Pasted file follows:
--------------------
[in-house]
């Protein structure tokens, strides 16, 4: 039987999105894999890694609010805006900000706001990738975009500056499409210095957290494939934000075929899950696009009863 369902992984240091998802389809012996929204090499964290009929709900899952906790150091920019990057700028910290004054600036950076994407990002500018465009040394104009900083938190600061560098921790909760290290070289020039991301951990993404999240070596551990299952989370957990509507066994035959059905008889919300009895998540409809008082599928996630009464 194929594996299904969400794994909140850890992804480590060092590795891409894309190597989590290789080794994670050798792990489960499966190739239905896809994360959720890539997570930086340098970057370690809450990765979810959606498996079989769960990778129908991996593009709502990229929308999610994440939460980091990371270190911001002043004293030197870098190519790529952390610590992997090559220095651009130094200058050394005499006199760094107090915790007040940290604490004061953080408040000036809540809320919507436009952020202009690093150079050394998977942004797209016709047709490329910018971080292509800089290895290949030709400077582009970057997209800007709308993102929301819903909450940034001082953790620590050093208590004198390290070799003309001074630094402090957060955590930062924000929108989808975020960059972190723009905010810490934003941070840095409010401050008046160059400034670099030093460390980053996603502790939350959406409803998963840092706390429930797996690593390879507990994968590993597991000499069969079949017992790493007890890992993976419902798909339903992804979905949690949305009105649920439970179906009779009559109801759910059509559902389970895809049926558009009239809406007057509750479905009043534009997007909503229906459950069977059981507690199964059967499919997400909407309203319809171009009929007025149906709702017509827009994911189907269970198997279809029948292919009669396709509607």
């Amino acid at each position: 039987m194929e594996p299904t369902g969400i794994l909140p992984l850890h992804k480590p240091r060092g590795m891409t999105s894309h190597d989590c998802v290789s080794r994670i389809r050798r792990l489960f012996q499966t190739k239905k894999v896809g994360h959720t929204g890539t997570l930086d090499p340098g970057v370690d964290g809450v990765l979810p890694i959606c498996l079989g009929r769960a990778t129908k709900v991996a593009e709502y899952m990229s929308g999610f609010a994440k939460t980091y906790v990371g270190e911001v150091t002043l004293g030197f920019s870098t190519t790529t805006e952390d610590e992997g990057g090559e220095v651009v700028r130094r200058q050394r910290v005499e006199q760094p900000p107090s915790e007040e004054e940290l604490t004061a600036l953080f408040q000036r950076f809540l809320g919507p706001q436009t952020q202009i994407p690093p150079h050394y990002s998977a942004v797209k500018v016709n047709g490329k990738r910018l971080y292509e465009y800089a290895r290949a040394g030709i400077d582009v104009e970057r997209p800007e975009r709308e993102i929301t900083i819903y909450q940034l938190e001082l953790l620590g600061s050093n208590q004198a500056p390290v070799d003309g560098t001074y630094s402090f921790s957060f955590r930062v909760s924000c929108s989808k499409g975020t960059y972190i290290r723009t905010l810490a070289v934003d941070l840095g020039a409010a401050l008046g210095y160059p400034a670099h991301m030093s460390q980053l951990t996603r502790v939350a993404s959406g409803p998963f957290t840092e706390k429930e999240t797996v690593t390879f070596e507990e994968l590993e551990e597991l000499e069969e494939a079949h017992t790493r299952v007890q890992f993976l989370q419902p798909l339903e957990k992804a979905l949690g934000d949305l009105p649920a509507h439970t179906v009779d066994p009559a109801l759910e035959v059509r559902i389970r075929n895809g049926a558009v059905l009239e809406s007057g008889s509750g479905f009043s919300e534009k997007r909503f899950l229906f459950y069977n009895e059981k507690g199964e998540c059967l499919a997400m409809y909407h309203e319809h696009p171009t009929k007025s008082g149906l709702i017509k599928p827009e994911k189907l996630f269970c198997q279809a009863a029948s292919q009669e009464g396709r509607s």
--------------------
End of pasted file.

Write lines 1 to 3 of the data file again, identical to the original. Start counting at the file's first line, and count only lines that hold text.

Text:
[in-house]
């Protein structure tokens, strides 16, 4: 039987999105894999890694609010805006900000706001990738975009500056499409210095957290494939934000075929899950696009009863 369902992984240091998802389809012996929204090499964290009929709900899952906790150091920019990057700028910290004054600036950076994407990002500018465009040394104009900083938190600061560098921790909760290290070289020039991301951990993404999240070596551990299952989370957990509507066994035959059905008889919300009895998540409809008082599928996630009464 194929594996299904969400794994909140850890992804480590060092590795891409894309190597989590290789080794994670050798792990489960499966190739239905896809994360959720890539997570930086340098970057370690809450990765979810959606498996079989769960990778129908991996593009709502990229929308999610994440939460980091990371270190911001002043004293030197870098190519790529952390610590992997090559220095651009130094200058050394005499006199760094107090915790007040940290604490004061953080408040000036809540809320919507436009952020202009690093150079050394998977942004797209016709047709490329910018971080292509800089290895290949030709400077582009970057997209800007709308993102929301819903909450940034001082953790620590050093208590004198390290070799003309001074630094402090957060955590930062924000929108989808975020960059972190723009905010810490934003941070840095409010401050008046160059400034670099030093460390980053996603502790939350959406409803998963840092706390429930797996690593390879507990994968590993597991000499069969079949017992790493007890890992993976419902798909339903992804979905949690949305009105649920439970179906009779009559109801759910059509559902389970895809049926558009009239809406007057509750479905009043534009997007909503229906459950069977059981507690199964059967499919997400909407309203319809171009009929007025149906709702017509827009994911189907269970198997279809029948292919009669396709509607």
């Amino acid at each position: 039987m194929e594996p299904t369902g969400i794994l909140p992984l850890h992804k480590p240091r060092g590795m891409t999105s894309h190597d989590c998802v290789s080794r994670i389809r050798r792990l489960f012996q499966t190739k239905k894999v896809g994360h959720t929204g890539t997570l930086d090499p340098g970057v370690d964290g809450v990765l979810p890694i959606c498996l079989g009929r769960a990778t129908k709900v991996a593009e709502y899952m990229s929308g999610f609010a994440k939460t980091y906790v990371g270190e911001v150091t002043l004293g030197f920019s870098t190519t790529t805006e952390d610590e992997g990057g090559e220095v651009v700028r130094r200058q050394r910290v005499e006199q760094p900000p107090s915790e007040e004054e940290l604490t004061a600036l953080f408040q000036r950076f809540l809320g919507p706001q436009t952020q202009i994407p690093p150079h050394y990002s998977a942004v797209k500018v016709n047709g490329k990738r910018l971080y292509e465009y800089a290895r290949a040394g030709i400077d582009v104009e970057r997209p800007e975009r709308e993102i929301t900083i819903y909450q940034l938190e001082l953790l620590g600061s050093n208590q004198a500056p390290v070799d003309g560098t001074y630094s402090f921790s957060f955590r930062v909760s924000c929108s989808k499409g975020t960059y972190i290290r723009t905010l810490a070289v934003d941070l840095g020039a409010a401050l008046g210095y160059p400034a670099h991301m030093s460390q980053l951990t996603r502790v939350a993404s959406g409803p998963f957290t840092e706390k429930e999240t797996v690593t390879f070596e507990e994968l590993e551990e597991l000499e069969e494939a079949h017992t790493r299952v007890q890992f993976l989370q419902p798909l339903e957990k992804a979905l949690g934000d949305l009105p649920a509507h439970t179906v009779d066994p009559a109801l759910e035959v059509r559902i389970r075929n895809g049926a558009v059905l009239e809406s007057g008889s509750g479905f009043s919300e534009k997007r909503f899950l229906f459950y069977n009895e059981k507690g199964e998540c059967l499919a997400m409809y909407h309203e319809h696009p171009t009929k007025s008082g149906l709702i017509k599928p827009e994911k189907l996630f269970c198997q279809a009863a029948s292919q009669e009464g396709r509607s």